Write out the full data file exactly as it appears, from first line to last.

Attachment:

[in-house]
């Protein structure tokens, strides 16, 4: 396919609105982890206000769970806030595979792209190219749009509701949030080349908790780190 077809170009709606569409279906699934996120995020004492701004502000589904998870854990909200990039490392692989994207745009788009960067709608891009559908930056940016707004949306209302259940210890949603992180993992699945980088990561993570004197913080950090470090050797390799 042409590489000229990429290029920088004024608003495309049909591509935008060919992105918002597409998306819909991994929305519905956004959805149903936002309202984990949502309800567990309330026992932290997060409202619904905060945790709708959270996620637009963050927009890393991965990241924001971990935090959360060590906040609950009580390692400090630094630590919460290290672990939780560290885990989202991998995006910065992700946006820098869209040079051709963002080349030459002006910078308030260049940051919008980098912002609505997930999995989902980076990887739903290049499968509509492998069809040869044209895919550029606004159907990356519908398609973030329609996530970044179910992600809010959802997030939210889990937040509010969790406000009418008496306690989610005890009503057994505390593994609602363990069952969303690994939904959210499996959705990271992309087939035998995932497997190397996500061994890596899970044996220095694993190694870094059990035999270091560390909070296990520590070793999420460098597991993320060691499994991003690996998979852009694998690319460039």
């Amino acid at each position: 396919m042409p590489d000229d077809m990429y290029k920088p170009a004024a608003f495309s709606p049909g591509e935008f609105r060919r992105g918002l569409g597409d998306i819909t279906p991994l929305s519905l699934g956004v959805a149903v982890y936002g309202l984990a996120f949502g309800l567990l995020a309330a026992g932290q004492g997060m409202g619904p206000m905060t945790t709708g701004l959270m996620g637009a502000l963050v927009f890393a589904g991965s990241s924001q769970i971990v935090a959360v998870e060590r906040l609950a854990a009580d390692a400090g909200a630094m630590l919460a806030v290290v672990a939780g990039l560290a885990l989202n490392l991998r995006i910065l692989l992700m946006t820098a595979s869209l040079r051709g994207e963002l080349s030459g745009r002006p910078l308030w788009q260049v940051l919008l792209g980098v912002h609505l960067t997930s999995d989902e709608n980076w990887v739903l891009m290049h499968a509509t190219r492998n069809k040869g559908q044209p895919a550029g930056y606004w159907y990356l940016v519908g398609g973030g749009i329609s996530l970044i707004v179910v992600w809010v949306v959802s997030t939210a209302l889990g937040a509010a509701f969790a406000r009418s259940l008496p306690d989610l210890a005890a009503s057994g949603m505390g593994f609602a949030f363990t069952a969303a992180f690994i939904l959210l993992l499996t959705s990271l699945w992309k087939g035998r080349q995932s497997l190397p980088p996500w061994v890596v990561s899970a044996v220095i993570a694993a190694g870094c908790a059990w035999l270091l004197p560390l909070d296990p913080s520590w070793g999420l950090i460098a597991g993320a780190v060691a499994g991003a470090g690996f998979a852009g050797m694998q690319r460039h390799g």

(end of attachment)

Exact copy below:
[in-house]
């Protein structure tokens, strides 16, 4: 396919609105982890206000769970806030595979792209190219749009509701949030080349908790780190 077809170009709606569409279906699934996120995020004492701004502000589904998870854990909200990039490392692989994207745009788009960067709608891009559908930056940016707004949306209302259940210890949603992180993992699945980088990561993570004197913080950090470090050797390799 042409590489000229990429290029920088004024608003495309049909591509935008060919992105918002597409998306819909991994929305519905956004959805149903936002309202984990949502309800567990309330026992932290997060409202619904905060945790709708959270996620637009963050927009890393991965990241924001971990935090959360060590906040609950009580390692400090630094630590919460290290672990939780560290885990989202991998995006910065992700946006820098869209040079051709963002080349030459002006910078308030260049940051919008980098912002609505997930999995989902980076990887739903290049499968509509492998069809040869044209895919550029606004159907990356519908398609973030329609996530970044179910992600809010959802997030939210889990937040509010969790406000009418008496306690989610005890009503057994505390593994609602363990069952969303690994939904959210499996959705990271992309087939035998995932497997190397996500061994890596899970044996220095694993190694870094059990035999270091560390909070296990520590070793999420460098597991993320060691499994991003690996998979852009694998690319460039």
């Amino acid at each position: 396919m042409p590489d000229d077809m990429y290029k920088p170009a004024a608003f495309s709606p049909g591509e935008f609105r060919r992105g918002l569409g597409d998306i819909t279906p991994l929305s519905l699934g956004v959805a149903v982890y936002g309202l984990a996120f949502g309800l567990l995020a309330a026992g932290q004492g997060m409202g619904p206000m905060t945790t709708g701004l959270m996620g637009a502000l963050v927009f890393a589904g991965s990241s924001q769970i971990v935090a959360v998870e060590r906040l609950a854990a009580d390692a400090g909200a630094m630590l919460a806030v290290v672990a939780g990039l560290a885990l989202n490392l991998r995006i910065l692989l992700m946006t820098a595979s869209l040079r051709g994207e963002l080349s030459g745009r002006p910078l308030w788009q260049v940051l919008l792209g980098v912002h609505l960067t997930s999995d989902e709608n980076w990887v739903l891009m290049h499968a509509t190219r492998n069809k040869g559908q044209p895919a550029g930056y606004w159907y990356l940016v519908g398609g973030g749009i329609s996530l970044i707004v179910v992600w809010v949306v959802s997030t939210a209302l889990g937040a509010a509701f969790a406000r009418s259940l008496p306690d989610l210890a005890a009503s057994g949603m505390g593994f609602a949030f363990t069952a969303a992180f690994i939904l959210l993992l499996t959705s990271l699945w992309k087939g035998r080349q995932s497997l190397p980088p996500w061994v890596v990561s899970a044996v220095i993570a694993a190694g870094c908790a059990w035999l270091l004197p560390l909070d296990p913080s520590w070793g999420l950090i460098a597991g993320a780190v060691a499994g991003a470090g690996f998979a852009g050797m694998q690319r460039h390799g």